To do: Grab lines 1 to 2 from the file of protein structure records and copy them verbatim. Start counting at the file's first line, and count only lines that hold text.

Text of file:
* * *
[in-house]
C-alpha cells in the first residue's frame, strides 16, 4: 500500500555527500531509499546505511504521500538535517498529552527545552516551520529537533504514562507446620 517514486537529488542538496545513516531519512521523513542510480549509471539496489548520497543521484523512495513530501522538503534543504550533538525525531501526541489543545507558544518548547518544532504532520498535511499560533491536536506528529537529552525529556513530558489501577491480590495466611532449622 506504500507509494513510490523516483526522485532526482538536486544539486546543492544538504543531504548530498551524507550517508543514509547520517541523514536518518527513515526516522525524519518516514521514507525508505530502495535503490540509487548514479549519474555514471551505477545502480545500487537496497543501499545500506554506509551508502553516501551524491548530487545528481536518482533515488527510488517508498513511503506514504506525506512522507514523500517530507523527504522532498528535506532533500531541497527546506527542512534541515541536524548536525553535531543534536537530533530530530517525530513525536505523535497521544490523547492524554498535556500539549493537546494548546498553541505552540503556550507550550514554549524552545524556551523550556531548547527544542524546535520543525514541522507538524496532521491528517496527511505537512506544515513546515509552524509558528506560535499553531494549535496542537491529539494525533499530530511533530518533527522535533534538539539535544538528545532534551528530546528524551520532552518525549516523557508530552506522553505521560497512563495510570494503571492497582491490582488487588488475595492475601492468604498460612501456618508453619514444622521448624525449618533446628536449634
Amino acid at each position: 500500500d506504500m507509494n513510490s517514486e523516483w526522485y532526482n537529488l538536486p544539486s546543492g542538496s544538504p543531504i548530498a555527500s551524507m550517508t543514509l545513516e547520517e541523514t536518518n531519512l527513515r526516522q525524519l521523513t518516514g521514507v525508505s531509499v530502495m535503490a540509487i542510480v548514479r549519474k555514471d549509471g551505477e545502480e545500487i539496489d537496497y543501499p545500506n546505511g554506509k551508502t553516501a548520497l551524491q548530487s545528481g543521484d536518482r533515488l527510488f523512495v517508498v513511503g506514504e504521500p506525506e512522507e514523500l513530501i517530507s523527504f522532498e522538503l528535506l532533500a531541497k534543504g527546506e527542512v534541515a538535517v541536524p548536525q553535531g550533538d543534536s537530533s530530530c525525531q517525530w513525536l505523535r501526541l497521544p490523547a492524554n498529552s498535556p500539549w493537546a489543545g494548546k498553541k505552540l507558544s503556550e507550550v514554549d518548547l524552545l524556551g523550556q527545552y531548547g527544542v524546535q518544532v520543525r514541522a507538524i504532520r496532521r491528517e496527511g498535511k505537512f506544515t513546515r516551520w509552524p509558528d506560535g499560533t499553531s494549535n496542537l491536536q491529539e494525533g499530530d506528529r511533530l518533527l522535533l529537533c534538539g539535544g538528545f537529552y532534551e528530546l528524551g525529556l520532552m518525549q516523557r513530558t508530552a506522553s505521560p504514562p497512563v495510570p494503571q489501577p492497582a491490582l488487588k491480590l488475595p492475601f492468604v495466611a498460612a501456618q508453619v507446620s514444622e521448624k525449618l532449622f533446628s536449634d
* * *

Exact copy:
[in-house]
C-alpha cells in the first residue's frame, strides 16, 4: 500500500555527500531509499546505511504521500538535517498529552527545552516551520529537533504514562507446620 517514486537529488542538496545513516531519512521523513542510480549509471539496489548520497543521484523512495513530501522538503534543504550533538525525531501526541489543545507558544518548547518544532504532520498535511499560533491536536506528529537529552525529556513530558489501577491480590495466611532449622 506504500507509494513510490523516483526522485532526482538536486544539486546543492544538504543531504548530498551524507550517508543514509547520517541523514536518518527513515526516522525524519518516514521514507525508505530502495535503490540509487548514479549519474555514471551505477545502480545500487537496497543501499545500506554506509551508502553516501551524491548530487545528481536518482533515488527510488517508498513511503506514504506525506512522507514523500517530507523527504522532498528535506532533500531541497527546506527542512534541515541536524548536525553535531543534536537530533530530530517525530513525536505523535497521544490523547492524554498535556500539549493537546494548546498553541505552540503556550507550550514554549524552545524556551523550556531548547527544542524546535520543525514541522507538524496532521491528517496527511505537512506544515513546515509552524509558528506560535499553531494549535496542537491529539494525533499530530511533530518533527522535533534538539539535544538528545532534551528530546528524551520532552518525549516523557508530552506522553505521560497512563495510570494503571492497582491490582488487588488475595492475601492468604498460612501456618508453619514444622521448624525449618533446628536449634